Finance Minister Jim Flaherty's budget is about to cancel the quarterly allowances for political parties. While critics accuse the Conservatives of wanting to bankrupt their opponents, the real-world effects are more subtle and long-term.
The Conservatives' platform commitment is to end the allowances gradually over a three-year period. That probably means paying 75 per cent of the present amount the first year, 50 per cent the second year, 25 per cent the third year, and nothing thereafter. Thus, between passage of the budget and the next election, currently expected for October, 2015, each party will receive 150 per cent of its current annual subsidy, as compared to 400 per cent if the fiscal regime were not changed.
That sounds like a big cut, and it is. But it is also true that parties' financial requirements will be smaller because there will not be another election for four years, whereas in the recent years of minority government, parties were paying for an election campaign every two years. Given this reduced spending requirement, the reduction in federal subsidies will not drive anyone into bankruptcy before the next election.
The Liberals will have by far the toughest challenge - to start spending like a minor party. That won't be easy, after having been a contender for government since Confederation. Yet many other parties, including the New Democrats, the Canadian Alliance and the Progressive Conservatives after 1993, have run balanced budgets in straitened circumstances.
If the Liberals are wise, they will radically downsize their expenditures to match their own fundraising, and use the approximately $8.5-million they will get from Elections Canada as subsidies are phased out to pay off the debt they undoubtedly incurred to run their recent election campaign. If they are lucky, they may have something left over to get ready for the 2015 campaign. The Conservatives and NDP, with their much larger phase-out allowances, will easily pay off any 2011 debts and still be in good shape for 2015.
The 2015 election will be decisive for the future of the centre-left in Canada. After that vote, as they try to pay back campaign debts without corporate and union donations, or subsidies from the federal treasury, the Liberals, NDP and Greens will confront an unpleasant reality - that there simply is not room for three centre-left parties in Canada.
The 2011 election showed there is not enough political space, as the NDP surge brought about a majority Conservative government by defeating Liberals in Ontario. The 2015 election will show that there is not enough financial room, either.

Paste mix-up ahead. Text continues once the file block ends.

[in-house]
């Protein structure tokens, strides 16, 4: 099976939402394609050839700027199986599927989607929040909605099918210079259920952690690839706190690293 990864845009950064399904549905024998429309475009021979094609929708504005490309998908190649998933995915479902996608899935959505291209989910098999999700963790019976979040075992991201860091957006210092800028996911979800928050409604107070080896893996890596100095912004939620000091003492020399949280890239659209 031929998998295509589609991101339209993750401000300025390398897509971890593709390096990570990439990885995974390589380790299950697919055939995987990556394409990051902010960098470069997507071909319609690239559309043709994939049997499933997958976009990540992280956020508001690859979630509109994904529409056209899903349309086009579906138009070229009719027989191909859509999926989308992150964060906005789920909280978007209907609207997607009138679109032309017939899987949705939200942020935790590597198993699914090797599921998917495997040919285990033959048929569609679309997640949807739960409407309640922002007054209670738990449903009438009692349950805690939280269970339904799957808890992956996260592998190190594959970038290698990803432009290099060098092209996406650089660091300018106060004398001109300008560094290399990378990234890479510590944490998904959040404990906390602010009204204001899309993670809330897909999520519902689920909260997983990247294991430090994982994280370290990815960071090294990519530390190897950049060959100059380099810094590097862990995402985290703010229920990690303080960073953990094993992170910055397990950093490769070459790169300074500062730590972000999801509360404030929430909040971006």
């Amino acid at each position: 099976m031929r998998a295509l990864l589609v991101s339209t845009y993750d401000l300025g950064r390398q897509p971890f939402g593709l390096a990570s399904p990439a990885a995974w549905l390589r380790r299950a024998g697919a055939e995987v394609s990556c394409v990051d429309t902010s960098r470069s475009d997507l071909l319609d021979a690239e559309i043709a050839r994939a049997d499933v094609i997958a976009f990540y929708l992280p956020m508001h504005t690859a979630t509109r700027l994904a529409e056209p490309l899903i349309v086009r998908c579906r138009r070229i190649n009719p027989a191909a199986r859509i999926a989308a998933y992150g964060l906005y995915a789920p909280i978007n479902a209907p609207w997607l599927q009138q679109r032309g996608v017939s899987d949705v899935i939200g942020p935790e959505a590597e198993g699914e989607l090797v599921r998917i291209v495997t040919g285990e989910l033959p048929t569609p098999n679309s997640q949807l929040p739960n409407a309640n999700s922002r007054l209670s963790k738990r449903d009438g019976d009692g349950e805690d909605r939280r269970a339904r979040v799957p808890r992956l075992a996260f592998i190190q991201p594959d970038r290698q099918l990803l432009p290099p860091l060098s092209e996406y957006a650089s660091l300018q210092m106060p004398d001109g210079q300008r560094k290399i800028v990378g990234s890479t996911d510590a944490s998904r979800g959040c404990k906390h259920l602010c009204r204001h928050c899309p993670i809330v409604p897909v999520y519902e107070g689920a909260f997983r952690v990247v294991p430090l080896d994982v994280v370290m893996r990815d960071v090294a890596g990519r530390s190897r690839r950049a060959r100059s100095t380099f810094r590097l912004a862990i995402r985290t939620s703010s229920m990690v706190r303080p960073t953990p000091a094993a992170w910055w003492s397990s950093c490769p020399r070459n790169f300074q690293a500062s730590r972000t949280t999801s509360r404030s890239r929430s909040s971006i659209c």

After 2015, these parties will have to become more realistic about the Conservative nightmare they face - a well-funded, cohesive party of the centre-right, commanding about 40 per cent of the popular vote. In our first-past-the-post electoral system, such a party wins every time against three underfunded, bickering opponents running against each other to determine who will become the Official Opposition. There will have to be a merger, an electoral coalition or the elimination of one or more of these parties if the centre-left ever hopes to win again.
Mr. Harper is doing the Liberals, NDP, and Greens a favour by cutting off their lolly. If he were as Machiavellian as his critics allege, he would keep the allowances in place, thus encouraging the centre-left parties to remain separate. Ending the allowances is in the long-term self-interest of these parties (or at least of their supporters), because it will drive them to co-operate in order to compete with the Conservative juggernaut.
The Conservatives should erect a monument to Jean Chrétien for his 2003 party-funding reforms, which took away the Liberals' long-standing advantage in corporate fundraising. Some day, the three parties of the centre-left will want to erect a monument to Mr. Harper for pushing them to harmonize their efforts.
Tom Flanagan is a professor of political science at the University of Calgary and a former Conservative campaign manager.
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